Families and activists say only court-appointed lawyers are allowed to represent defendants who are also refused the right to appeal.
And if the charge is handed down, the Iranian penal code states they could get the death sentence in a single sitting — though not carried out immediately and most sentences are appealed.
Soheil Jahangiri is one of the Iranians to receive such a sentence. Members of his family told CNN they haven’t heard from him in over a month. They say officials did not permit Jahangiri an independent attorney.
“Judiciary officials have alluded to two charges: Baghi and Moharabe. Soheil could face either of these charges that carry the death penalty,” a family member said.
“We are quite frightened that, with the beginning of the Christmas holidays and a decrease in political pressure on the government, executions will begin anew, and I think that Soheil’s life and the lives of numerous political prisoners are in danger.
“We don’t want to see our kids executed while the media is silent,” they added.
A bitter end
CNN has verified that dozens of others — some of them teenagers — face similar charges in connection with the protests and are at risk of execution.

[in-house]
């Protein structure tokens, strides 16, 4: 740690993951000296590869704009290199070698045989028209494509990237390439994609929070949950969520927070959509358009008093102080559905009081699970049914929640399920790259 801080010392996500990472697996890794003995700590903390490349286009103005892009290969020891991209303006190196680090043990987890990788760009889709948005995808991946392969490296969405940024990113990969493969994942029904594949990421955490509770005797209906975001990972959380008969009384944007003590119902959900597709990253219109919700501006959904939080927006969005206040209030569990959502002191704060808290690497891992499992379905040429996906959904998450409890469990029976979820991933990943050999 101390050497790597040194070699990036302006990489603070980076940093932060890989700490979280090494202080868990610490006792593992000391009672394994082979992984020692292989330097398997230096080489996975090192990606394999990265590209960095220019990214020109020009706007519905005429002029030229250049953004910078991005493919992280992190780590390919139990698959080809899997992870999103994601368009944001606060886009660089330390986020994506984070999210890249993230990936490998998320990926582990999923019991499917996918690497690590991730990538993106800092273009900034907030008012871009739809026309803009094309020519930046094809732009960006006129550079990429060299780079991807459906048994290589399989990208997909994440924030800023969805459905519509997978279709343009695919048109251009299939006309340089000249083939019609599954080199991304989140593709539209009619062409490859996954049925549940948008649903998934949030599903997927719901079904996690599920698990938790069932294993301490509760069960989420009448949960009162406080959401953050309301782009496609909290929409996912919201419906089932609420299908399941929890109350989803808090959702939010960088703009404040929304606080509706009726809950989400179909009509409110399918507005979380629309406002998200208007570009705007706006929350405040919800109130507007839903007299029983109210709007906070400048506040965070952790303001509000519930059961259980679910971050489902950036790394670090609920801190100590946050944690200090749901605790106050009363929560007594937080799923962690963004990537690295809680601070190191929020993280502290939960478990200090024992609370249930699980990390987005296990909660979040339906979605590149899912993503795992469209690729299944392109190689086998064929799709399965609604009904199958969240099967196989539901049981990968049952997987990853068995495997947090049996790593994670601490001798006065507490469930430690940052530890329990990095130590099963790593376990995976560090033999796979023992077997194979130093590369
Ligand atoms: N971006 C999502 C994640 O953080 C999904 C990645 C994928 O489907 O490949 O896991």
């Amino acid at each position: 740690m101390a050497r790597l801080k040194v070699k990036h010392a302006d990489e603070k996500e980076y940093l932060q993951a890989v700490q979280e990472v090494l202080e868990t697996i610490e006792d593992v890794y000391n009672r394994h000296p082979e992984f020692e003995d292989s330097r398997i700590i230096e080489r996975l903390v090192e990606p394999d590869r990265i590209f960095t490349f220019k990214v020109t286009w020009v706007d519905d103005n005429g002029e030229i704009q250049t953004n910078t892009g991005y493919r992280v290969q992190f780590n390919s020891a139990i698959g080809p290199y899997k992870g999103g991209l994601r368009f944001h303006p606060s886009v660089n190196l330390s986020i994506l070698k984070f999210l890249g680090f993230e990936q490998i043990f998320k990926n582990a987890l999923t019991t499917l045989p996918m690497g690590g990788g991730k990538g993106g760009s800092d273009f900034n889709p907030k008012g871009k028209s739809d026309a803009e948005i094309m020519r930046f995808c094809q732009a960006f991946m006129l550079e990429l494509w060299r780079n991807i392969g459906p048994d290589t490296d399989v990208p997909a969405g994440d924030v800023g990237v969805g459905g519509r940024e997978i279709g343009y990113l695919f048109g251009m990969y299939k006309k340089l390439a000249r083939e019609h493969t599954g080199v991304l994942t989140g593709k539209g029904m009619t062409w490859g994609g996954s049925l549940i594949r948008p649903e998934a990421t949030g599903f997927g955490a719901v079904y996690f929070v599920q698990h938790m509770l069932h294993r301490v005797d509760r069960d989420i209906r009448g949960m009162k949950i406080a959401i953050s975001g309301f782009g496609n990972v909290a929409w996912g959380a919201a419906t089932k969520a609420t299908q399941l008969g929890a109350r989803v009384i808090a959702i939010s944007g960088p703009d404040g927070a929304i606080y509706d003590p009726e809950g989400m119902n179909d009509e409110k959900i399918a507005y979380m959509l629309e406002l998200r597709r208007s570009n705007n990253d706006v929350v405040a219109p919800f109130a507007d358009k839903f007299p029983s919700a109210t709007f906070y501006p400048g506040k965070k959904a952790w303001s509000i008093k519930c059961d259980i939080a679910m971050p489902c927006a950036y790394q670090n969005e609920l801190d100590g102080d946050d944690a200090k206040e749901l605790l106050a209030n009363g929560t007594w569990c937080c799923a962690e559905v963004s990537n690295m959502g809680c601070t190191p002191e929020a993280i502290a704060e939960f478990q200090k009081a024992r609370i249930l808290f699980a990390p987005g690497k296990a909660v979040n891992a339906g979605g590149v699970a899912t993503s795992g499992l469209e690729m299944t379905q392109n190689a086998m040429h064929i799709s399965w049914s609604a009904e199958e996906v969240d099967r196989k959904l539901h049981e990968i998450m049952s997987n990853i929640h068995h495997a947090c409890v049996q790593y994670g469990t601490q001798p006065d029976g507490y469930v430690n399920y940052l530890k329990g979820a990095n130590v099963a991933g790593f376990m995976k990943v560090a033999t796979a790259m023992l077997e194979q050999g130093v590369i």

In the regional court of Khuzestan, west of Isfahan, CNN has confirmed — in conjunction with 1500Tasvir — through court documents that 23 people have been charged with crimes punishable by death.
In Karaj, near Tehran, CNN and 1500Tasvir have confirmed five more Iranians are facing execution. Among them is 21-year-old Iranian-Kurdish Karate champion Mohammad Mehdi Karami, whose parents have also gone public with their plea.
“Please, I beg of you to please lift the execution order from my son’s file,” his father says in a video shared to social media.
In messages shared with CNN his family says Karami was not only sentenced to death, he was tortured in prison.